Working in other people’s homes in the midst of a pandemic

Since arriving in Greece -27 years ago- Rodika has been working as a domestic worker. When COVID-19 appeared, she saw her working reality change.
Working in other people’s homes in the midst of a pandemic
Since arriving in Greece -27 years ago- Rodika has been working as a domestic worker. When COVID-19 appeared, she saw her working reality change.
April 24, 2021

Are we missing something?

Photographs: Nefeli Pitta
Edit: Iliana Papangeli
Translation: Gigi Papoulias


When the first lockdown in Greece was officially announced in March 2020, Rodika’s phone started ringing. She is a domestic worker and the families she worked for, called to ask her to stop coming to their homes to work, at least for a while.

Little was known at the time about the new virus and its transmission. Families, especially those with elderly people in the home, were afraid to come in contact with people from the outside. Rodika shared the same anxiety.

“They didn’t want any contact and neither did I. It was mutual. We didn’t know what would happen,” she told Solomon.

Three weeks later she contacted the same families again. Some told her hesitantly that they needed her help. She “gladly” returned to work. However, she was fearful of using public transportation and getting the virus. “Some days I felt like someone was always watching me.”

Fearing that she would catch the virus on crowded public transport, Rodika went to and from work with her car. Sometimes she texted the required message using the code for “helping someone in need” and other times she used the travel certificate given to her by some employers. “I had this fear that someone was always watching me, even though I was using the proper methods (text, etc) for going out.”

From Romania to Greece

Rodika came to Greece in 1994. She grew up in a village by the Danube River in Romania with her mother and two sisters. Her father spent long periods of time away from home. He was a worker and migrant in Arab countries. His last trip was to Iraq. When he returned to his family in Romania, he was ill and died within a few months.

“My mother was 42 years old. There were three of us girls: the eldest was 21, I was 19 and the youngest was 13. Things were rather difficult.”

Rodika came to Greece at the age of 23, newly married. After the fall of the socialist regime, many Romanians sought work in Greece. “During those years, most people left Romania. A lot of young Romanians came here.”

At the time, the only thing she knew about the Greek language was a song by Nana Mouskouri that she would hear occasionally at home, when she was a child.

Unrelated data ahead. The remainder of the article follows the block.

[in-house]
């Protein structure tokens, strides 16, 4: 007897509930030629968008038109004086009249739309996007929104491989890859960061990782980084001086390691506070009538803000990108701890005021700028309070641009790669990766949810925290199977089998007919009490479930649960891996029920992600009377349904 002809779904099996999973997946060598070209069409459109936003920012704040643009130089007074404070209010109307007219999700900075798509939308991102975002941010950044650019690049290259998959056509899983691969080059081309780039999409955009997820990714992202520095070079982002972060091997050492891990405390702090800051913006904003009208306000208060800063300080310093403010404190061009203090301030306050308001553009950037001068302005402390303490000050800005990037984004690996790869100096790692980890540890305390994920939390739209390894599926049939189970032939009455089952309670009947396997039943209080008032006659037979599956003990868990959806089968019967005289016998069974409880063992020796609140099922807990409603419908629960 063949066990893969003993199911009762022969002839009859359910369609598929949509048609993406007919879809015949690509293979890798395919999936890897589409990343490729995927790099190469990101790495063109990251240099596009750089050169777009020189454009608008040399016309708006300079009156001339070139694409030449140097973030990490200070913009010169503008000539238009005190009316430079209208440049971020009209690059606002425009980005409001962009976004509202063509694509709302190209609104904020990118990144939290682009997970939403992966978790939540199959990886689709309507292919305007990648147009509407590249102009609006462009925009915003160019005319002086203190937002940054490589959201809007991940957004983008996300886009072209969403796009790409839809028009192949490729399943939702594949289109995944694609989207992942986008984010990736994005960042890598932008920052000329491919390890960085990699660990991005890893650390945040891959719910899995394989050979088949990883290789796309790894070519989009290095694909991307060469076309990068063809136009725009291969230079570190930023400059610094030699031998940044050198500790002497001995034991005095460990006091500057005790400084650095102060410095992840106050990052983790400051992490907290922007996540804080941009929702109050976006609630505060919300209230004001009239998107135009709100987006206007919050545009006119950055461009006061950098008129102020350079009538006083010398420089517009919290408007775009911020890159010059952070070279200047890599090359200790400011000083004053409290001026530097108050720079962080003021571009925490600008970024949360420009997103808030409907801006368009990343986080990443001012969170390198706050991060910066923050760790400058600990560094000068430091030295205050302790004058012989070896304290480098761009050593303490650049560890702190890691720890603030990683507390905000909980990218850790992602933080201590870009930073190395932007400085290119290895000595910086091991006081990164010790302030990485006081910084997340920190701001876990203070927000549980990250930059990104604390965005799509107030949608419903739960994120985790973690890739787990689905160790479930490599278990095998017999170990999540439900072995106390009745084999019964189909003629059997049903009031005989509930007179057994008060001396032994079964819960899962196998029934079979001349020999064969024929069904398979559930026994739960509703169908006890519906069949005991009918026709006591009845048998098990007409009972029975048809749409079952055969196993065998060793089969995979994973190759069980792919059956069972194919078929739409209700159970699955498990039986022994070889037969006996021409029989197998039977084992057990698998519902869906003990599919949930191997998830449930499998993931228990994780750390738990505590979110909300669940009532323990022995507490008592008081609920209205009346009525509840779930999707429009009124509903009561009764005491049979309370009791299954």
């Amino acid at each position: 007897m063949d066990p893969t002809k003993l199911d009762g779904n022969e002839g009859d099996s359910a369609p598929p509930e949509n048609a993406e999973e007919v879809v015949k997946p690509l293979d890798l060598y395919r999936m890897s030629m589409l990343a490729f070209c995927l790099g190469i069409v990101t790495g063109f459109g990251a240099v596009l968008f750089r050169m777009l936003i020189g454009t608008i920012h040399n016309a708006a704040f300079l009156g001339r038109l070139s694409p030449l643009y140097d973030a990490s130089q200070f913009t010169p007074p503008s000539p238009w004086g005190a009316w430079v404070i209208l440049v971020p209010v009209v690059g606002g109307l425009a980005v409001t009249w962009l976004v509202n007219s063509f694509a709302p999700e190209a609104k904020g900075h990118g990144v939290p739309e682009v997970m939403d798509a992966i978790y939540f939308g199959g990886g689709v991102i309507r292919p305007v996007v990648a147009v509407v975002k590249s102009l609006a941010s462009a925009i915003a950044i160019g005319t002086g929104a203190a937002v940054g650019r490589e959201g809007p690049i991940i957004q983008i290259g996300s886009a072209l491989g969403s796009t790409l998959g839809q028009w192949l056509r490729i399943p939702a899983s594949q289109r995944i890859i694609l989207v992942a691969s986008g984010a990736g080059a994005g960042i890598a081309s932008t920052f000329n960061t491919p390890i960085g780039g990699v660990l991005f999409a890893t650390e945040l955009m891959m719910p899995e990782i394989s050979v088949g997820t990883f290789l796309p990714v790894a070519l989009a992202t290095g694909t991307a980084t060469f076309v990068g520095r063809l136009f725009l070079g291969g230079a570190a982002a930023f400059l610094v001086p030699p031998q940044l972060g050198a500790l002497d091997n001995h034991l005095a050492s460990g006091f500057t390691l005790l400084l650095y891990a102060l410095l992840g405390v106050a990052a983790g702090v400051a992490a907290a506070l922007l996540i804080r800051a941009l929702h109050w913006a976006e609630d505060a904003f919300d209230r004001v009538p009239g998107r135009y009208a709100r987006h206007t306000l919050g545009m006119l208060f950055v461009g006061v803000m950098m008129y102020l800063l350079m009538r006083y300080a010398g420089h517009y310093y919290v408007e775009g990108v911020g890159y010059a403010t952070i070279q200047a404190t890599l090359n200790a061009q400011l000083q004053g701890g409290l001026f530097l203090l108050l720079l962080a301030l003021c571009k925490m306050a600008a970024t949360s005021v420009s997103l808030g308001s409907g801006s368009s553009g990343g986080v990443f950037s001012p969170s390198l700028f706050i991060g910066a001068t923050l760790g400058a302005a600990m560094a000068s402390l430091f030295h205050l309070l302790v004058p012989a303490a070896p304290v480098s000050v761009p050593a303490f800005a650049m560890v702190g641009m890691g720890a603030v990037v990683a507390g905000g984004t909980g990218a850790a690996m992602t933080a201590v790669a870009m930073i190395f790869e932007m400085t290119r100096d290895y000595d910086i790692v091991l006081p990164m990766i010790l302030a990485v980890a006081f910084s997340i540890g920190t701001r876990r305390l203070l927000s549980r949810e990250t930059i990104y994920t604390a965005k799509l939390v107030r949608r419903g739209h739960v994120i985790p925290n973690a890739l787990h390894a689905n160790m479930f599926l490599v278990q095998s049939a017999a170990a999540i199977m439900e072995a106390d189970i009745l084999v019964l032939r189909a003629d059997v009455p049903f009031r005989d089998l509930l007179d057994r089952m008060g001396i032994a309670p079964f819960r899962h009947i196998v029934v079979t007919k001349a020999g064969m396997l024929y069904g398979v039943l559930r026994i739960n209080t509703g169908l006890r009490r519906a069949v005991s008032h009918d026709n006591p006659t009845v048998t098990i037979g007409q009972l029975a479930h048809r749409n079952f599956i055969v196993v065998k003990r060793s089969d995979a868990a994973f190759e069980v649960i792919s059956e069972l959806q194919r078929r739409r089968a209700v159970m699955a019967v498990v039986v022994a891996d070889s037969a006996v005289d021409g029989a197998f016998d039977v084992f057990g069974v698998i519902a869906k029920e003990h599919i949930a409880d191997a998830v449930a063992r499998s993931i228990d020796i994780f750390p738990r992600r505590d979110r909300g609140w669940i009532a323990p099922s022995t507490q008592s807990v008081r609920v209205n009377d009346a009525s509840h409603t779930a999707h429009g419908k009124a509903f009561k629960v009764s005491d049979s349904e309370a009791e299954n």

When Rodika began to work at people’s houses, in order to communicate, she always had a dictionary with her. At her first job in Greece, she helped with the housework and took care of the family’s two young children. She left the job after six months when she began to better understand the language and realized that her employers were speaking badly about her in Greek.

Every two weeks, she talked to her family on the phone. She waited in line with other immigrant friends at OTE (telephone company), which would connect them to their homes in Romania.

The pandemic fosters fear

Rodika returned relatively soon to the employers she worked for before the pandemic. She feels fairly secure financially.

What changed in her daily work life however, was the mood and behavior of the people she worked for.  “People are under pressure. Older people are feeling very stressed, the fears are very strong.”

Although her services are, in many cases, valuable, both on a practical and psychological level, she has observed that now even the slightest annoyance is enough to create great tensions.

“When you go into someone’s home, you’re a part of that family whether you like it or not. “But now it’s a little harder because people are very stressed.”

In the houses where she works, Rodika always wears a mask. It’s something most families require – a measure of protection that she would take anyway.

Especially in households with elderly people, she often feels that she is being treated with suspicion since, in theory, she is the only one who could bring the virus into the home. “It’s strange because they want you, because they can’t get by on their own, but on the other hand they try to stigmatize you,” she says.

We asked her if she had ever asked families to wear a mask while she’s working in their homes.

“No, I never have. It has crossed my mind. Since they ask me, I could ask them too. I just never thought about it and never asked. I should have asked though.”

An “in-between” life

Before the lockdown, Rodika attended in-person computer classes in her neighborhood, went on excursions with her friends, and participated in events and dances held by the Romanian community in Athens.

In the past year, her life has been work and home. She hasn’t let it get the better of her though. She communicates with her family in Romania every day via messenger and enthusiastically attends an online psychology class.

For this interview and to photograph her, we went to her house twice. The TV was always on in the background, because, she says, it helps her learn new words in Greek and to correct what she has incorrectly learned. One of her plans is to receive training in interpreting Romanian and Greek.

When she first arrived in Greece with her husband at the time, they thought they’d work in Greece for two years, save some money and return to Romania.

Rodika has been in Greece for 27 years. “I feel like I’ve never gotten over the fact that I left my country,” she says.

The article is published in the context of Solomon’s in-depth series of reports on “Migrant workers in Greece in the time of COVID-19″ and is supported by the Rosa Luxemburg Stiftung Office in Greece.

Are we missing something?

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